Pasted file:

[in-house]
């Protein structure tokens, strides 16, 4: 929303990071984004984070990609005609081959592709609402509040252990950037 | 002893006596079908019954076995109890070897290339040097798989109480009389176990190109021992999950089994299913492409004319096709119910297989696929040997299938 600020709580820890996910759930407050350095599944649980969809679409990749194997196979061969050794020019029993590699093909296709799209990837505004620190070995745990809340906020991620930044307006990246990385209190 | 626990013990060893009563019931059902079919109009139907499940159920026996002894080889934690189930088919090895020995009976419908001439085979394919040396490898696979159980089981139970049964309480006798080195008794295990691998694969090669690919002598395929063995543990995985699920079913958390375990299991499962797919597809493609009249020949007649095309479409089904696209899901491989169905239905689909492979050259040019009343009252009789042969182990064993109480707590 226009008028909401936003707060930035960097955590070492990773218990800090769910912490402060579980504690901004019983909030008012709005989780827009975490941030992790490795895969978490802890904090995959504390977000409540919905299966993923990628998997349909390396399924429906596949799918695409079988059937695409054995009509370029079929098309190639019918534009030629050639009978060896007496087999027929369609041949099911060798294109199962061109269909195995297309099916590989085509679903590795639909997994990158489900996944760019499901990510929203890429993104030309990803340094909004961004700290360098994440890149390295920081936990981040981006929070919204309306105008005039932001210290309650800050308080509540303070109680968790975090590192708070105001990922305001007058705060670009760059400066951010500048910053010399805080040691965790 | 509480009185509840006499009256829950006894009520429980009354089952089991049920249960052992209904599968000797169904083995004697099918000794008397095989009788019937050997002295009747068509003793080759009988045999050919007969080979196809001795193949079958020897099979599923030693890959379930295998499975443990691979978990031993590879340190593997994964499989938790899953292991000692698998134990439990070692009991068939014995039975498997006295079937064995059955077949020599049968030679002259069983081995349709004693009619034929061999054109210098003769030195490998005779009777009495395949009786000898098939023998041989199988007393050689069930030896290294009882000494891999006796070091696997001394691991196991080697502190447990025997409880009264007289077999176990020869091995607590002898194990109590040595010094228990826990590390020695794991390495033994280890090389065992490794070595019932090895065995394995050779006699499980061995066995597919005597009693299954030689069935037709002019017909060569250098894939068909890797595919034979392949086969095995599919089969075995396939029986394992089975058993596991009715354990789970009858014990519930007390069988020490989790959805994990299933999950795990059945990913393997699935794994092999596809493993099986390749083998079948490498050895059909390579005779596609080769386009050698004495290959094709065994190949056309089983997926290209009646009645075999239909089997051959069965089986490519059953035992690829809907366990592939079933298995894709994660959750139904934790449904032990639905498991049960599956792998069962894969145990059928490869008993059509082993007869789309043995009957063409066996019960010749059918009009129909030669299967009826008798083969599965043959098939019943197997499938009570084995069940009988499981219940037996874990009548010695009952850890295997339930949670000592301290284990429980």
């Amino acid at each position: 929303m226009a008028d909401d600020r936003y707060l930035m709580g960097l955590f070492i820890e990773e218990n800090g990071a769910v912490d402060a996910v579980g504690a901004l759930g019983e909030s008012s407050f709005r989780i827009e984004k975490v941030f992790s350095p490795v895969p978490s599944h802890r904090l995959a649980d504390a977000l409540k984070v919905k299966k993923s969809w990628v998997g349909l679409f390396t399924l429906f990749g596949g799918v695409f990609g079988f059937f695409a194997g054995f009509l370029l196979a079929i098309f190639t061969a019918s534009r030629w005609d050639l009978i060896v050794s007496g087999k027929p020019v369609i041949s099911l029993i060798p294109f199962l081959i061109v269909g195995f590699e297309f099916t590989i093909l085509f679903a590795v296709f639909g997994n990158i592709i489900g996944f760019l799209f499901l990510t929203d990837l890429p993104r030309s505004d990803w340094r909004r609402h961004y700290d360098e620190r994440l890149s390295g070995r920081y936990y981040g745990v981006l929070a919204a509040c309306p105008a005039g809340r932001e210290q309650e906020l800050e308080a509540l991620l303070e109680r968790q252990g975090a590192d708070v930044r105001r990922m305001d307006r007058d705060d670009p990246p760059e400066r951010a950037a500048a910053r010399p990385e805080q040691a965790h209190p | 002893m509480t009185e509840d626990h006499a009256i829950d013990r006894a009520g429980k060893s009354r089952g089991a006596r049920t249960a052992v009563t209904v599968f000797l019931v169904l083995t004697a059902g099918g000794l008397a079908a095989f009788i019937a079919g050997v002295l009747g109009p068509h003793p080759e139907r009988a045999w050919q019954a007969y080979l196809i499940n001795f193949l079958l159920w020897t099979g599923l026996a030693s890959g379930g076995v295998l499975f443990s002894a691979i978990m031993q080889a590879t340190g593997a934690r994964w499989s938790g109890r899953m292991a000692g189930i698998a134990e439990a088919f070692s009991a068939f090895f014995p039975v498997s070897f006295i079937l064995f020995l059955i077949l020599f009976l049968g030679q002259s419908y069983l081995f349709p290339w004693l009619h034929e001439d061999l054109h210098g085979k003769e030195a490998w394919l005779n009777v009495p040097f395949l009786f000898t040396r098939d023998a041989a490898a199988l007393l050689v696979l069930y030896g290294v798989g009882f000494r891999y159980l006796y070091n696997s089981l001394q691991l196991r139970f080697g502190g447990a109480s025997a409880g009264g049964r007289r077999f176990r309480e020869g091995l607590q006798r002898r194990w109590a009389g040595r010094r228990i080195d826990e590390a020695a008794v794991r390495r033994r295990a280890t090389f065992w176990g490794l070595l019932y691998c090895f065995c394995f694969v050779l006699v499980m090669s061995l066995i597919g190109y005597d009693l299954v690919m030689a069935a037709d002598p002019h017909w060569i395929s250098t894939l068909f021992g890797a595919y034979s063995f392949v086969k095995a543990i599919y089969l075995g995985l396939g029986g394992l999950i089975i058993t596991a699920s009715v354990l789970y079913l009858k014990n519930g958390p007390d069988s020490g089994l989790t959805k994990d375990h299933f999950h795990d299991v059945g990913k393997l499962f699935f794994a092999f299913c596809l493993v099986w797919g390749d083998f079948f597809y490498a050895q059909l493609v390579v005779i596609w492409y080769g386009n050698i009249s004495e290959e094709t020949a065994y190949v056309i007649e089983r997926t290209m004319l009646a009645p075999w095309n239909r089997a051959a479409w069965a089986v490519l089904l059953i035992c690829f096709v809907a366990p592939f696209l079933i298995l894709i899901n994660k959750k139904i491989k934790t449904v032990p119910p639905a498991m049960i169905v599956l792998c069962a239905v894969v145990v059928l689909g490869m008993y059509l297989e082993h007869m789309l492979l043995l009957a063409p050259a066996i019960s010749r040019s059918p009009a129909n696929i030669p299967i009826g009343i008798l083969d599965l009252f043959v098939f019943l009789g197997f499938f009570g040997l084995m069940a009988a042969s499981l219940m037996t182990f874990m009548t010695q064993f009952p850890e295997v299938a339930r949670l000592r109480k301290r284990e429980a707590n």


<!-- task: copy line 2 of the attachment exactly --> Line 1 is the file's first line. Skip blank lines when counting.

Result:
């Protein structure tokens, strides 16, 4: 929303990071984004984070990609005609081959592709609402509040252990950037 | 002893006596079908019954076995109890070897290339040097798989109480009389176990190109021992999950089994299913492409004319096709119910297989696929040997299938 600020709580820890996910759930407050350095599944649980969809679409990749194997196979061969050794020019029993590699093909296709799209990837505004620190070995745990809340906020991620930044307006990246990385209190 | 626990013990060893009563019931059902079919109009139907499940159920026996002894080889934690189930088919090895020995009976419908001439085979394919040396490898696979159980089981139970049964309480006798080195008794295990691998694969090669690919002598395929063995543990995985699920079913958390375990299991499962797919597809493609009249020949007649095309479409089904696209899901491989169905239905689909492979050259040019009343009252009789042969182990064993109480707590 226009008028909401936003707060930035960097955590070492990773218990800090769910912490402060579980504690901004019983909030008012709005989780827009975490941030992790490795895969978490802890904090995959504390977000409540919905299966993923990628998997349909390396399924429906596949799918695409079988059937695409054995009509370029079929098309190639019918534009030629050639009978060896007496087999027929369609041949099911060798294109199962061109269909195995297309099916590989085509679903590795639909997994990158489900996944760019499901990510929203890429993104030309990803340094909004961004700290360098994440890149390295920081936990981040981006929070919204309306105008005039932001210290309650800050308080509540303070109680968790975090590192708070105001990922305001007058705060670009760059400066951010500048910053010399805080040691965790 | 509480009185509840006499009256829950006894009520429980009354089952089991049920249960052992209904599968000797169904083995004697099918000794008397095989009788019937050997002295009747068509003793080759009988045999050919007969080979196809001795193949079958020897099979599923030693890959379930295998499975443990691979978990031993590879340190593997994964499989938790899953292991000692698998134990439990070692009991068939014995039975498997006295079937064995059955077949020599049968030679002259069983081995349709004693009619034929061999054109210098003769030195490998005779009777009495395949009786000898098939023998041989199988007393050689069930030896290294009882000494891999006796070091696997001394691991196991080697502190447990025997409880009264007289077999176990020869091995607590002898194990109590040595010094228990826990590390020695794991390495033994280890090389065992490794070595019932090895065995394995050779006699499980061995066995597919005597009693299954030689069935037709002019017909060569250098894939068909890797595919034979392949086969095995599919089969075995396939029986394992089975058993596991009715354990789970009858014990519930007390069988020490989790959805994990299933999950795990059945990913393997699935794994092999596809493993099986390749083998079948490498050895059909390579005779596609080769386009050698004495290959094709065994190949056309089983997926290209009646009645075999239909089997051959069965089986490519059953035992690829809907366990592939079933298995894709994660959750139904934790449904032990639905498991049960599956792998069962894969145990059928490869008993059509082993007869789309043995009957063409066996019960010749059918009009129909030669299967009826008798083969599965043959098939019943197997499938009570084995069940009988499981219940037996874990009548010695009952850890295997339930949670000592301290284990429980």